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The manual page says about the barrier option for ext4:

Write barriers enforce proper on-disk ordering of journal commits, making volatile disk write caches safe to use, at some performance penalty. If your disks are battery-backed in one way or another, disabling barriers may safely improve performance.

Does a laptop with a battery (and an SSD) count as having a battery-backed disk? So, is barrier=0 for ext4 safe on a laptop?

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No, it doesn't. The issue isn't with the type of disk (spinning/non-spinning), it's with committing disk buffers from RAM to disk. If the power goes out suddenly, some of these buffers may never get committed to disk, and having barriers enabled improves your chances of recovering the filesystem.

There's also an additional issue with the disk's on-board cache never getting committed to the disk (or flash chips). That only applies if you have write caching enabled on the disk (write-back), and can bite you regardless of the setting of barriers.

A battery backed-up disk is usually taken to mean a disk unit run by a controller with a battery backup unit (BBU). They have batteries that can store uncommitted data for months, so a crash or black-out won't lose filesystem consistency. BBUs are typically options on server-grade RAID systems.

Often, a machine with a UPS guaranteed to be working properly (or other guaranteed power source) can be safe too.

I wouldn't do this on a laptop. I've never had ext[234] filesystems mess up on me, even in the ext2 days, but your mileage may vary. You're trading off some performance improvement over the cost (personal/monetary) of data loss. My suggestion: mount the filesystem with and without barriers, run benchmarks, and get an idea of the performance gain. If it's negligible or not worth the risk (which you'll have to assess yourself), leave the mount options as they are.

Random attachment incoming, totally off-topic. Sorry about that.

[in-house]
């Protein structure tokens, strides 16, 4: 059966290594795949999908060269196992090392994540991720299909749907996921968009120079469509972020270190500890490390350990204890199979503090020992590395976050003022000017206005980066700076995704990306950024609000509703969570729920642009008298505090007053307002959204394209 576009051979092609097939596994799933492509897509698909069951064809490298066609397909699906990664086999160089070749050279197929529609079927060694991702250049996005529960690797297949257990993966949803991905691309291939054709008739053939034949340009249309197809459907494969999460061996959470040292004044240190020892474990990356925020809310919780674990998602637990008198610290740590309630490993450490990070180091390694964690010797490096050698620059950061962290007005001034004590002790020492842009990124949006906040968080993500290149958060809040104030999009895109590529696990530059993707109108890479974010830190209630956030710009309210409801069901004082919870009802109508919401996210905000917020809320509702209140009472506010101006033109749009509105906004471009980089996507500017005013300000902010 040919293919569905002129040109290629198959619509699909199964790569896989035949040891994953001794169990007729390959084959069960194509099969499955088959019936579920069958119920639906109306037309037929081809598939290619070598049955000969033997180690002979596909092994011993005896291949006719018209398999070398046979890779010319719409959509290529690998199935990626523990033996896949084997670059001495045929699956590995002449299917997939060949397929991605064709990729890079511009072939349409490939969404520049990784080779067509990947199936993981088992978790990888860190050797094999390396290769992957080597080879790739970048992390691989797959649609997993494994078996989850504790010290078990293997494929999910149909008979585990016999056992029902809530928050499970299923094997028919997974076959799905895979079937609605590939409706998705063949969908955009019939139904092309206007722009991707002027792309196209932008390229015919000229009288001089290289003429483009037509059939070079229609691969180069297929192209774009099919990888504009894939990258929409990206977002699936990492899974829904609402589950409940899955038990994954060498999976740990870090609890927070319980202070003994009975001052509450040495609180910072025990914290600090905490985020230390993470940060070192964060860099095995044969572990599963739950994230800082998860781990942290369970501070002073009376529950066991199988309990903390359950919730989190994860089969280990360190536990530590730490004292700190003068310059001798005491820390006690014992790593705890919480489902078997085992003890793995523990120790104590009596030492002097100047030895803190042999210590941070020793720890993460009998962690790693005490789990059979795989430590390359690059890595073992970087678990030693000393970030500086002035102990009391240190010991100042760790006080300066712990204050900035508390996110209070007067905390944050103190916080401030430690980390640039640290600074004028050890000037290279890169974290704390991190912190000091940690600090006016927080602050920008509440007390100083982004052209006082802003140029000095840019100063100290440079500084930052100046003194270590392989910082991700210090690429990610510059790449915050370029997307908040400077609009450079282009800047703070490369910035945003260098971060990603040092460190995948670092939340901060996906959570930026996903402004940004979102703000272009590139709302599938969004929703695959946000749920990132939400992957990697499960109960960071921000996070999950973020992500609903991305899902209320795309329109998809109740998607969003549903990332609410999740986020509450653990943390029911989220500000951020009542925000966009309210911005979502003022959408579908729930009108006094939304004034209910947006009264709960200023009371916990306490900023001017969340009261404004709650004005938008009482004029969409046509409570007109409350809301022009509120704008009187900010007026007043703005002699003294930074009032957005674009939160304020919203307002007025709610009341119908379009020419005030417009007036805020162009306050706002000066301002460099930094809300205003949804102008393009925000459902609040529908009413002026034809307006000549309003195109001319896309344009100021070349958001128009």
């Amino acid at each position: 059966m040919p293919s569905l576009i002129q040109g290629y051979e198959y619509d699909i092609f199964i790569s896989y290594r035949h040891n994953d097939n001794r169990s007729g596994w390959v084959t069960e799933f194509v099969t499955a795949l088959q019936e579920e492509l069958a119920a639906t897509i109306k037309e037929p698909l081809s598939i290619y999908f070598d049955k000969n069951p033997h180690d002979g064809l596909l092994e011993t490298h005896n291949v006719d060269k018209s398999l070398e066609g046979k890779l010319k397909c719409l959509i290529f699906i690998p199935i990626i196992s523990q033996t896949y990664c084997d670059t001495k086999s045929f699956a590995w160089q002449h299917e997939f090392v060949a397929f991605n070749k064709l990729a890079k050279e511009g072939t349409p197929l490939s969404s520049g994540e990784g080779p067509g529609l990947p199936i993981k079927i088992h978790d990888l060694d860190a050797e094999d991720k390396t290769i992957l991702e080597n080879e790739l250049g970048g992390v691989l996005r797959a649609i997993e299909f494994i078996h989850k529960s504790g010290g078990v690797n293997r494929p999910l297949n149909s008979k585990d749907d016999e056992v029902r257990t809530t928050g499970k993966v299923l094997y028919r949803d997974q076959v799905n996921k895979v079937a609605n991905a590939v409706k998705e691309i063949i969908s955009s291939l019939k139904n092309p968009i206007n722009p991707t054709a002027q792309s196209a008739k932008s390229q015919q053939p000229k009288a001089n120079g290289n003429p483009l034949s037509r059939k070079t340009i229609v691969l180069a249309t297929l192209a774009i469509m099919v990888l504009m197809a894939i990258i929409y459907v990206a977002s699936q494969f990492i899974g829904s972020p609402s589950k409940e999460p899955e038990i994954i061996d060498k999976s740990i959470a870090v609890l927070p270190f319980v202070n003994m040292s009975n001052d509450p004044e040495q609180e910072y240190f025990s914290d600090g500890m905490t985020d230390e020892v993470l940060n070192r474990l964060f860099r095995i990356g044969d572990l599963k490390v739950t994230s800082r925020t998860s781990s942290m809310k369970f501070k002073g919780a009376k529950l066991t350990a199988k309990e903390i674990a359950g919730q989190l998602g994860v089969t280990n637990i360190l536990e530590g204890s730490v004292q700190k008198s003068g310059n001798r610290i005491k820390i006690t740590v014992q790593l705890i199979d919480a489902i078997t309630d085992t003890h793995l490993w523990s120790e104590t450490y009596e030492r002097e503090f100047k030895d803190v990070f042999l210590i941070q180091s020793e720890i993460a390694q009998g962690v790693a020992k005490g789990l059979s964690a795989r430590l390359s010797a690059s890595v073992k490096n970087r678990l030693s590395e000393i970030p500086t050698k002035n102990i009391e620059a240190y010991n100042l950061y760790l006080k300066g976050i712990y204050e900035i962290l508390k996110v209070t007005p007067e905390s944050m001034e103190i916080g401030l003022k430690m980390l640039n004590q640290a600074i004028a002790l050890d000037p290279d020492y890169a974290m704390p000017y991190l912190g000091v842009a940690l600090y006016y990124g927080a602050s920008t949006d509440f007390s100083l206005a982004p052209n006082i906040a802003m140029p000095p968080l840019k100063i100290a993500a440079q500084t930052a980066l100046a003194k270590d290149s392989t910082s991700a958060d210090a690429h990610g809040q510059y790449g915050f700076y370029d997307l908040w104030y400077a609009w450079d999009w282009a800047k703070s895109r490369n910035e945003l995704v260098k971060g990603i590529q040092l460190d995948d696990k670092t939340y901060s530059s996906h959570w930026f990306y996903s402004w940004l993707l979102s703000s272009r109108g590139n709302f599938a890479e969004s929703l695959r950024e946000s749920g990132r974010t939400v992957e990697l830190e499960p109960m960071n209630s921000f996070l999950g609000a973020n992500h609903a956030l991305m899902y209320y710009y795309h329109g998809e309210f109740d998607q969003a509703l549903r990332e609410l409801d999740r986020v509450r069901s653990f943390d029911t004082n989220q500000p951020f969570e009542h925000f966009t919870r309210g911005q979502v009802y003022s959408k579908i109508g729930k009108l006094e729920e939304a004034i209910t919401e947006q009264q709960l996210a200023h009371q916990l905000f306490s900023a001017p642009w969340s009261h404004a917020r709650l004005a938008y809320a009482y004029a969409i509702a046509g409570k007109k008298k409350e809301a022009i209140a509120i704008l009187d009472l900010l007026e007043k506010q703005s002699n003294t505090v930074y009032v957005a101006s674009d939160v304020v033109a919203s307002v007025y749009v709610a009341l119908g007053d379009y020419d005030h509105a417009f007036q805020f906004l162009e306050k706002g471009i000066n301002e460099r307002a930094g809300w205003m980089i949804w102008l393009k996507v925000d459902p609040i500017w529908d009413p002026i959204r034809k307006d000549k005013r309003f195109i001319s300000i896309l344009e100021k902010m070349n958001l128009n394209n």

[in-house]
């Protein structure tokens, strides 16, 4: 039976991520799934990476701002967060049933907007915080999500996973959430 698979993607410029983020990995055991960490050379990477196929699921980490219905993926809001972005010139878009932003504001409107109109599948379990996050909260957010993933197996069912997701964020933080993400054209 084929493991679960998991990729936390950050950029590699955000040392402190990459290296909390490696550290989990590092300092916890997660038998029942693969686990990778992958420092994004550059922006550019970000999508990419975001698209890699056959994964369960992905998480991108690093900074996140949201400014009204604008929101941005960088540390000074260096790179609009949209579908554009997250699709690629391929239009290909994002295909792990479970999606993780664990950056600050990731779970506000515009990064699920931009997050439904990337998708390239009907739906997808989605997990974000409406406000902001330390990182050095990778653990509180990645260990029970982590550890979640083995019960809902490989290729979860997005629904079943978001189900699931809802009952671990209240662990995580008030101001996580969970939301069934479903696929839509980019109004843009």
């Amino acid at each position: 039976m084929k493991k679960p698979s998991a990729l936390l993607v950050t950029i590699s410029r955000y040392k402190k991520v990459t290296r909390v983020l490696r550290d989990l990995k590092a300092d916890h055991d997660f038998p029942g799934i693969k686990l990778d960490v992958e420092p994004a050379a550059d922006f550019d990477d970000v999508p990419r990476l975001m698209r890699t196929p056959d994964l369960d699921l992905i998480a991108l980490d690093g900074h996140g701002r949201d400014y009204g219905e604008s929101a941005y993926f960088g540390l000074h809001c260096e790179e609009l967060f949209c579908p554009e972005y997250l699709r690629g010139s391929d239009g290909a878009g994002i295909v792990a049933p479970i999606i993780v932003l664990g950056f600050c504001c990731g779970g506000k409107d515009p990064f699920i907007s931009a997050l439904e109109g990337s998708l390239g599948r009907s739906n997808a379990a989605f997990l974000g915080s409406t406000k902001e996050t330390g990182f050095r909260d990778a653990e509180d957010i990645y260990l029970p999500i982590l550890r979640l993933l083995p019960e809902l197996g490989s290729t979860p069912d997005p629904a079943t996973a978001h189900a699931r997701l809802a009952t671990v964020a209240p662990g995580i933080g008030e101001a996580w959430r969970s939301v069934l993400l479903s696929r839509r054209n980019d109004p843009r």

Addendum: Isn't a laptop battery the same as a UPS? In this case yes, a laptop battery is very similar to a UPS, but a laptop battery isn't as carefully monitored and conditioned as a UPS, because it isn't really designed as a means of redundancy. You buy a UPS for added security, so the design reflects this: the battery is conditioned, checked and monitored. All but the cheapest UPS units have ‘battery failed’ lights, alarms and even send SNMP traps to notify the administrator of the issue.

This isn't the case with laptop batteries. Your laptop battery will age and die without the laptop being aware. Mine's on its second battery, and it's failing: on occasion it just loses a lot of charge in a very short time, and the laptop is none the wiser (when the power goes out, the battery runtime indicator still says ‘30 minutes left’).

My point is that a UPS is more reliable than a laptop batter, but a better question would be...

Isn't a UPS or laptop battery the same as a disk controller BBU? And the answer to that is a resounding no. Your UPS will continue to power a computer that's just been hard-reset, but when the disk is reset, any uncommitted writeback sectors will be lost forever. With a BBU, you can unceremoniously unplug the server, store it for six months, move it to a different country, plug it back in, and the moment you hit the power on button, the uncommitted buffers are (finally) written to disk. Since this may amount to a few gigs of data, the BBU is a pretty essential piece of kit for server hardware. The controller conditions the battery backup much better than the average UPS. On our Dell servers, it runs discharge simulations every week and can send you IM/SMS/Email/SNMP traps/buzz your ears off when it detects that the charge/discharge cycle or expected battery life go out of tolerance. It'll also disable write-caching when the BBU is in a less than optimal condition. It's this sort of environment that gains something from disabling barriers.

In practice, though, any systems manager who insists on battery-backed host adaptors is unlikely to disable a filesystem safety measure. :) (I know I don't)

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(Thanks for the explanation and the advice! Probably, I won't turn off barriers on a laptop, because the performance gain might be not as important. But I have a question which I just want to understand better: ) Isn't a laptop with battery similar to a machine with a UPS? Would additional configuration of the system be needed for it to be similar to a machine with a UPS? –  imz -- Ivan Zakharyaschev May 2 '12 at 11:28
    
You're welcome. I modified the answer with a rather long-winded explanation. :) –  Alexios May 2 '12 at 12:10
2  
+1 for measuring the actual performance difference. –  Burhan Ali May 28 '12 at 5:19

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